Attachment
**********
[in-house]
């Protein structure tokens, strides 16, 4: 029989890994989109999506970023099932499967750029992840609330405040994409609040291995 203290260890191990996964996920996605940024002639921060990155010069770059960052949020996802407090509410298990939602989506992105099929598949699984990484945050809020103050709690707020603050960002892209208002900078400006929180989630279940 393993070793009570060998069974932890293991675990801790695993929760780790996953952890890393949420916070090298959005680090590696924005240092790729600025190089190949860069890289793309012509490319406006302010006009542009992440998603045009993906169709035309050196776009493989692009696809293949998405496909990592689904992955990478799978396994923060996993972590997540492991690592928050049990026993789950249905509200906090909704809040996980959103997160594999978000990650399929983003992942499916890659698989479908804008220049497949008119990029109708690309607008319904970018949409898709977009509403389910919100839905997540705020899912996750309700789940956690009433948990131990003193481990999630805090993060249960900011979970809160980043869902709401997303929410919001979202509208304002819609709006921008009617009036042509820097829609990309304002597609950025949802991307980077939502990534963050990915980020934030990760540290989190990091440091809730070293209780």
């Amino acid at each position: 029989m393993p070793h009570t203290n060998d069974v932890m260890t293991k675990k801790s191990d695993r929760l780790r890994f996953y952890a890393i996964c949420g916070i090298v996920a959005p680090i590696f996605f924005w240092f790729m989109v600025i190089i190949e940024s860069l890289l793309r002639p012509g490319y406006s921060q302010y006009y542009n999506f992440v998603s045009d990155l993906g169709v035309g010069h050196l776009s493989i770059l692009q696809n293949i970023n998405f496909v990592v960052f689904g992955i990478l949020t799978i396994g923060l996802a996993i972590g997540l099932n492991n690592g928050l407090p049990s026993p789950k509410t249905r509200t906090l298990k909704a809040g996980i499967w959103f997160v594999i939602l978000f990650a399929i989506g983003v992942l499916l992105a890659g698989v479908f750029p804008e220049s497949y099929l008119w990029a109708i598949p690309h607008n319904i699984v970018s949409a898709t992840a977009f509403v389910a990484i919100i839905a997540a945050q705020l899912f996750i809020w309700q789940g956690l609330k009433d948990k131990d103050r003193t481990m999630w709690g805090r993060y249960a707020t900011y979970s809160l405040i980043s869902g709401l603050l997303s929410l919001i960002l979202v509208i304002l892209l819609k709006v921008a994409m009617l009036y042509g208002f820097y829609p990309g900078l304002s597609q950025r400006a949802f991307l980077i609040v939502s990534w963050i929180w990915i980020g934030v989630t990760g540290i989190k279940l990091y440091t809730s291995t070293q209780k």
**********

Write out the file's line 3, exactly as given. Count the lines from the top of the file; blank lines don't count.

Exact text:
């Amino acid at each position: 029989m393993p070793h009570t203290n060998d069974v932890m260890t293991k675990k801790s191990d695993r929760l780790r890994f996953y952890a890393i996964c949420g916070i090298v996920a959005p680090i590696f996605f924005w240092f790729m989109v600025i190089i190949e940024s860069l890289l793309r002639p012509g490319y406006s921060q302010y006009y542009n999506f992440v998603s045009d990155l993906g169709v035309g010069h050196l776009s493989i770059l692009q696809n293949i970023n998405f496909v990592v960052f689904g992955i990478l949020t799978i396994g923060l996802a996993i972590g997540l099932n492991n690592g928050l407090p049990s026993p789950k509410t249905r509200t906090l298990k909704a809040g996980i499967w959103f997160v594999i939602l978000f990650a399929i989506g983003v992942l499916l992105a890659g698989v479908f750029p804008e220049s497949y099929l008119w990029a109708i598949p690309h607008n319904i699984v970018s949409a898709t992840a977009f509403v389910a990484i919100i839905a997540a945050q705020l899912f996750i809020w309700q789940g956690l609330k009433d948990k131990d103050r003193t481990m999630w709690g805090r993060y249960a707020t900011y979970s809160l405040i980043s869902g709401l603050l997303s929410l919001i960002l979202v509208i304002l892209l819609k709006v921008a994409m009617l009036y042509g208002f820097y829609p990309g900078l304002s597609q950025r400006a949802f991307l980077i609040v939502s990534w963050i929180w990915i980020g934030v989630t990760g540290i989190k279940l990091y440091t809730s291995t070293q209780k």